The distinction between nuclear energy and nuclear weapons is, of course, non-trivial. Every time the media mindlessly report Iran has a “nuclear weapons program” rather than a “nuclear program” (or, better, a “nuclear energy” or “nuclear power program”), they further advance the myth that Iran’s intentions or “ambitions” are to build a nuclear bomb, which is something we have no evidence it is doing or plans to do—at least since the Ayatollah Ali Khamenei issued a fatwa against building nuclear weapons in 2003 (Foreign Policy, 10/16/14).

So why do some many reporters keep mucking this up? A few reasons: It’s just a mantra repeated ad infinitum, and journalists and pundits often mindlessly repeat an oft-repeated phrase. Some, such as nuclear arms expert Jeffrey Lewis at the Center for Nonproliferation Studies at Middlebury Institute, think it’s simply an issue of reporters not knowing how to express a complicated idea.

“I often see this point [about the civilian vs weapons program] mangled. I don’t think it’s malice, just a writer or editor not knowing how to express an idea,” he said on social media. “The JCPOA imposes measures that constrain Iran’s nuclear energy program to provide confidence that the program remains peaceful,” he added, offering an example of how that idea can be expressed.

Another major reason for this recurring falsehood, as FAIR (7/6/17) noted after the New York Times twice “mistakenly” accused Iran of carrying out 9/11 (one of the smears going uncorrected for over three years), is that one can say pretty much anything about Iran without any professional or public backlash. Because Iran is an Official US Enemy, and its motives are therefore always deemed sinister, the idea that it is plotting to violate the Nuclear Non-Proliferation Treaty and build a nuclear weapon is simply taken as a given. The lack of hard evidence for this is irrelevant: Intentions of those in the crosshairs of US power are always presented as cynical and malicious; those of the US and its allies benevolent and in good faith. Iran’s sinister motives are simply the default setting—no matter much evidence points to the contrary.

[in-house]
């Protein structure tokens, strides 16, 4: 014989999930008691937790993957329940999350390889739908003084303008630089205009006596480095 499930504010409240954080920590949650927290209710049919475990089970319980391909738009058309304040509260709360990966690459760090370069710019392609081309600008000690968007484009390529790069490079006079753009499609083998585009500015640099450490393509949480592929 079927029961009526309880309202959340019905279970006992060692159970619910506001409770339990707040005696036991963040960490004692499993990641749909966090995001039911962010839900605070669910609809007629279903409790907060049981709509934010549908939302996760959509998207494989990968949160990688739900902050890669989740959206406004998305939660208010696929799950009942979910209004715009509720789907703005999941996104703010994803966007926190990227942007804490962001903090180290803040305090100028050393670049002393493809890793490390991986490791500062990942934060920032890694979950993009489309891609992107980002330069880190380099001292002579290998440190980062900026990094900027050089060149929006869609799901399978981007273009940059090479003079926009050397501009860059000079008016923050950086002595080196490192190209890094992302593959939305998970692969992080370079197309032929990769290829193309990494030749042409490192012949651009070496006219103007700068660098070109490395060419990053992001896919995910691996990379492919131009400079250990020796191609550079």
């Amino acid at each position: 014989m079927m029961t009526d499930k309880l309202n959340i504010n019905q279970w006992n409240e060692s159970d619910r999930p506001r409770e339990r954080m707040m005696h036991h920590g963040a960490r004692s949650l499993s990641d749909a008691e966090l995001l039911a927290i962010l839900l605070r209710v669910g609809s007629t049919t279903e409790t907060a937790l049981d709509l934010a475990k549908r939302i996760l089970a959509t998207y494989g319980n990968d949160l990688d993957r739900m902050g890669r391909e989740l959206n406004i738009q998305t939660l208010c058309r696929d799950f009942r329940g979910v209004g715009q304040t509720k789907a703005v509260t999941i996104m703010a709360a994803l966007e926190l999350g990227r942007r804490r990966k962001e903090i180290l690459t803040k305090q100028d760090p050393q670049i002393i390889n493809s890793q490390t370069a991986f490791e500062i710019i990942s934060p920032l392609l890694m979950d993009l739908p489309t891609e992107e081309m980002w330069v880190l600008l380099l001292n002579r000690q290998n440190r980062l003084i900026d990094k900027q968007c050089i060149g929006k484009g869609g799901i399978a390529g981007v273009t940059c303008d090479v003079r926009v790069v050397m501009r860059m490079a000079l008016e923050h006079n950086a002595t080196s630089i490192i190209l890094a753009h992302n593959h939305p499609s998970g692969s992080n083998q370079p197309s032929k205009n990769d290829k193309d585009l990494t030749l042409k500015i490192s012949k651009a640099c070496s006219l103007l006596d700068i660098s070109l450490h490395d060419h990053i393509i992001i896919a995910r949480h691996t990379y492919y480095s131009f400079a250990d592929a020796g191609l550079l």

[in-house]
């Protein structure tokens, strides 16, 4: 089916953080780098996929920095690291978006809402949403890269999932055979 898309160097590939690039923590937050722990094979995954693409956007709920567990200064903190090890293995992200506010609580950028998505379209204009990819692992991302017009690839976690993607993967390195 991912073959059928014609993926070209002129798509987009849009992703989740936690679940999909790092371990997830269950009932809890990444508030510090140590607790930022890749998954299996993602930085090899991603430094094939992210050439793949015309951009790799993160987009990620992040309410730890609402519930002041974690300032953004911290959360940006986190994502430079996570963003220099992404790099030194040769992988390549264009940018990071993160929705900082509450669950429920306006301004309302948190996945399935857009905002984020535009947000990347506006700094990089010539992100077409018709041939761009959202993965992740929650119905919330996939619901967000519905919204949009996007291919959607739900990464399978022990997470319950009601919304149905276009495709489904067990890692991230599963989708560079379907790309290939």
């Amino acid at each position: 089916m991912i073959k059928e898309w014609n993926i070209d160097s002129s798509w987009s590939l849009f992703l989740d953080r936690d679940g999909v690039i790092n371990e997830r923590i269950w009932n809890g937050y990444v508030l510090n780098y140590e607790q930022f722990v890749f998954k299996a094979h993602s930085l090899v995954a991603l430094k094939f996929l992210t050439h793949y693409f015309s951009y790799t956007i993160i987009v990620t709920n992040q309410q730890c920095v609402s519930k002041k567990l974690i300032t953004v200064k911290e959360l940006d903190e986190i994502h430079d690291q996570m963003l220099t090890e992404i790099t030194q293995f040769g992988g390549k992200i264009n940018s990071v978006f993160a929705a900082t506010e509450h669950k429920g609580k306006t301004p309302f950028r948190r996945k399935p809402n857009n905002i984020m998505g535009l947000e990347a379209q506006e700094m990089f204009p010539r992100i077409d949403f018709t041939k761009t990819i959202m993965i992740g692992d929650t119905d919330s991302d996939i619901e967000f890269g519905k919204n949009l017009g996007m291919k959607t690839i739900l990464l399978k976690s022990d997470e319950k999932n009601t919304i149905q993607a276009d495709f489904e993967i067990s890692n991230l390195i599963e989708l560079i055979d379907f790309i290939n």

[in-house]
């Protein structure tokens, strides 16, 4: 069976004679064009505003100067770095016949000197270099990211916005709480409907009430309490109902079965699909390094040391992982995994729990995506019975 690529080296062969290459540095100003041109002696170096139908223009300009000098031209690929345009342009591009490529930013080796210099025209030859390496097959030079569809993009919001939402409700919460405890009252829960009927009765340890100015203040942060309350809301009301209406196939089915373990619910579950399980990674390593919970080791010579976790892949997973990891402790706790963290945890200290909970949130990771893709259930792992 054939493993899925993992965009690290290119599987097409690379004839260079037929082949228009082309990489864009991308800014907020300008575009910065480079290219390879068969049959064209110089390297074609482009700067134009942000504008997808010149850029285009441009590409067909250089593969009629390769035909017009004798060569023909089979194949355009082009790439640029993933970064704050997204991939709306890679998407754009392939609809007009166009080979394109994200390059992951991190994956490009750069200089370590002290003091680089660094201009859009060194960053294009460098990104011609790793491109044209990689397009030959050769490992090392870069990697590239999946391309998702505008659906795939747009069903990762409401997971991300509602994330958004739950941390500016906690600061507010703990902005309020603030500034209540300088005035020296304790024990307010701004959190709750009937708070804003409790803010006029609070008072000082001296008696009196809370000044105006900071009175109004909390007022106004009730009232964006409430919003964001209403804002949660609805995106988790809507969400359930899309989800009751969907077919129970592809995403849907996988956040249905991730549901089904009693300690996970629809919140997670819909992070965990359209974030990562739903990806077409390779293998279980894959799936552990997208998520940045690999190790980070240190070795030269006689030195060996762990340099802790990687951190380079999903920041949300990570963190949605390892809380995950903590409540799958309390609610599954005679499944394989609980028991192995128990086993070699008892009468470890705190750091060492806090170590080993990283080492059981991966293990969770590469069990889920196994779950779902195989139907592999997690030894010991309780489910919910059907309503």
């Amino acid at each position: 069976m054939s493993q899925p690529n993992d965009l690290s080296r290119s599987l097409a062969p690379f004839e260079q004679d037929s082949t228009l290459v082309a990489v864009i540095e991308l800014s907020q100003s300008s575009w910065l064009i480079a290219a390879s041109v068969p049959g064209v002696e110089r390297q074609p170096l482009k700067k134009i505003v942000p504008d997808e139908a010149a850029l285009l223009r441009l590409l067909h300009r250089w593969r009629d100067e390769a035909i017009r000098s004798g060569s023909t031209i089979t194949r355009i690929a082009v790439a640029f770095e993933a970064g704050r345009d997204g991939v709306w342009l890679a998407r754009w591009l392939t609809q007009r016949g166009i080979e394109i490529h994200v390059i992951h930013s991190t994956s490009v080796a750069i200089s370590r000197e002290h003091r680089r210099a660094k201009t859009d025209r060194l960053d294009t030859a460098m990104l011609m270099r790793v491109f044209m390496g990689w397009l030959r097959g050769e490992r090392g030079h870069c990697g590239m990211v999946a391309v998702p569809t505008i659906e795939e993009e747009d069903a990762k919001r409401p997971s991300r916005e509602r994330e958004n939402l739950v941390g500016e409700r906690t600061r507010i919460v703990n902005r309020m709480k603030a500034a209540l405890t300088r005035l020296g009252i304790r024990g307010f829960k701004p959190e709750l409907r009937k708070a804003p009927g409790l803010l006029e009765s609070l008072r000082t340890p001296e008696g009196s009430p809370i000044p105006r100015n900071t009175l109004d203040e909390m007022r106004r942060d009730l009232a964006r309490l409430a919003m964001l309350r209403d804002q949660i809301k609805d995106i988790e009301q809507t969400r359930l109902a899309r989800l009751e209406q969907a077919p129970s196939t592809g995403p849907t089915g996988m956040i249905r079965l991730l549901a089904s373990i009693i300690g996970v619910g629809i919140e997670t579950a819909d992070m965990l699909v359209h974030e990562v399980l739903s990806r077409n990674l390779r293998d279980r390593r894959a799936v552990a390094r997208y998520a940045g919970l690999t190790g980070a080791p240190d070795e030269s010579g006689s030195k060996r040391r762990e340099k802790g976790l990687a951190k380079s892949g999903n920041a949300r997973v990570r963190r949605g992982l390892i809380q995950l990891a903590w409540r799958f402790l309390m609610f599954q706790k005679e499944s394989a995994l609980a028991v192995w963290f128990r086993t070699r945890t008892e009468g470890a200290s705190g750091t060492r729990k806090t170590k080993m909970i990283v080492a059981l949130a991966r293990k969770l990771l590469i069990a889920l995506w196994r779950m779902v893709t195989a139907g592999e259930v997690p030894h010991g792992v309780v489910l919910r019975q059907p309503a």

19 Oct 15:27

Tales of the New Cold War: Has Nato expansion made you safer? Stephen F. Cohen @NYU @Princeton PART 1 of 2.

by The John Batchelor Show
Tom Roche

history of NATO expansion


(Photo: German KFOR soldiers patrol southern Kosovo in 1999)

Twitter: @batchelorshow

Tales of the New Cold War: Has Nato expansion made you safer? Stephen F. Cohen @nyu @princeton PART 1 of 2.

The Treaty of Brussels was a mutual defence treaty against the Soviet threat at the start of the Cold War. It was signed on 17 March 1948 by Belgium, the Netherlands, Luxembourg, France, and the United Kingdom. It was the precursor to NATO. The Soviet threat became immediate with the Berlin Blockade in 1948, leading to the creation of the Western European Union's Defence Organization in September 1948.[13] However, the parties were too weak militarily to counter the military power of the USSR. In addition the 1948 Czechoslovak coup d'état by the Communists had overthrown a democratic government and British Foreign Minister Ernest Bevin reiterated that the best way to prevent another Czechoslovakia was to evolve a joint Western military strategy. He got a receptive hearing in the United States, especially considering American anxiety over Italy (and the Italian Communist Party).[14]

In 1948, European leaders met with U.S. defense, military and diplomatic officials at the Pentagon, under U.S. Secretary of State George C. Marshall's orders, exploring a framework for a new and unprecedented association.[15] Talks for a new military alliance resulted in the North Atlantic Treaty, which was signed by U.S. President Harry S. Truman in Washington, D.C. on 4 April 1949. It included the five Treaty of Brussels states plus the United States, Canada, Portugal, Italy, Norway, Denmark and Iceland.[16] The first NATO Secretary General, Lord Ismay, stated in 1949 that the organization's goal was "to keep the Russians out, the Americans in, and the Germans down".[17] Popular support for the Treaty was not unanimous, and some Icelanders participated in a pro-neutrality, anti-membership riot in March 1949. The creation of NATO can be seen as the primary institutional consequence of a school of thought called Atlanticism which stressed the importance of trans-Atlantic cooperation.[18]